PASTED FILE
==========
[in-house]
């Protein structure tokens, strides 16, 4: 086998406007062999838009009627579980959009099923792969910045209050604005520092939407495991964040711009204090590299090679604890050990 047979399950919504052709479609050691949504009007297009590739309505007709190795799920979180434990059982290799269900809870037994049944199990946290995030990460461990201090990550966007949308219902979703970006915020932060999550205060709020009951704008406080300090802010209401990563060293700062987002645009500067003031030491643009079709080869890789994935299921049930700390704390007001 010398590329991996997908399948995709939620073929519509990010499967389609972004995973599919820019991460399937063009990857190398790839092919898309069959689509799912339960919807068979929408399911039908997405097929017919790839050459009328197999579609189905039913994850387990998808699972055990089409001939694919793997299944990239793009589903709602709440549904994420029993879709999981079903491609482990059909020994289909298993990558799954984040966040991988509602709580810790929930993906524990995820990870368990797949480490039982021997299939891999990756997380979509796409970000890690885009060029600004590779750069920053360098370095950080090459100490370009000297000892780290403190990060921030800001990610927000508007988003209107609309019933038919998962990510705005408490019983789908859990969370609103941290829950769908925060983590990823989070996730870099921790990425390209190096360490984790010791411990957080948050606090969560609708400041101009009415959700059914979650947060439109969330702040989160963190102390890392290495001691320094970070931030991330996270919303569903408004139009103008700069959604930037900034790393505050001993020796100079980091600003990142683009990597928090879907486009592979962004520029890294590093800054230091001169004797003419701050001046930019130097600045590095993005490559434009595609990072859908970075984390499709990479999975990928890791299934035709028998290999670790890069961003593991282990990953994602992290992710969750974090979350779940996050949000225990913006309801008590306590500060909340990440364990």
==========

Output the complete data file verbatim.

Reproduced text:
[in-house]
């Protein structure tokens, strides 16, 4: 086998406007062999838009009627579980959009099923792969910045209050604005520092939407495991964040711009204090590299090679604890050990 047979399950919504052709479609050691949504009007297009590739309505007709190795799920979180434990059982290799269900809870037994049944199990946290995030990460461990201090990550966007949308219902979703970006915020932060999550205060709020009951704008406080300090802010209401990563060293700062987002645009500067003031030491643009079709080869890789994935299921049930700390704390007001 010398590329991996997908399948995709939620073929519509990010499967389609972004995973599919820019991460399937063009990857190398790839092919898309069959689509799912339960919807068979929408399911039908997405097929017919790839050459009328197999579609189905039913994850387990998808699972055990089409001939694919793997299944990239793009589903709602709440549904994420029993879709999981079903491609482990059909020994289909298993990558799954984040966040991988509602709580810790929930993906524990995820990870368990797949480490039982021997299939891999990756997380979509796409970000890690885009060029600004590779750069920053360098370095950080090459100490370009000297000892780290403190990060921030800001990610927000508007988003209107609309019933038919998962990510705005408490019983789908859990969370609103941290829950769908925060983590990823989070996730870099921790990425390209190096360490984790010791411990957080948050606090969560609708400041101009009415959700059914979650947060439109969330702040989160963190102390890392290495001691320094970070931030991330996270919303569903408004139009103008700069959604930037900034790393505050001993020796100079980091600003990142683009990597928090879907486009592979962004520029890294590093800054230091001169004797003419701050001046930019130097600045590095993005490559434009595609990072859908970075984390499709990479999975990928890791299934035709028998290999670790890069961003593991282990990953994602992290992710969750974090979350779940996050949000225990913006309801008590306590500060909340990440364990």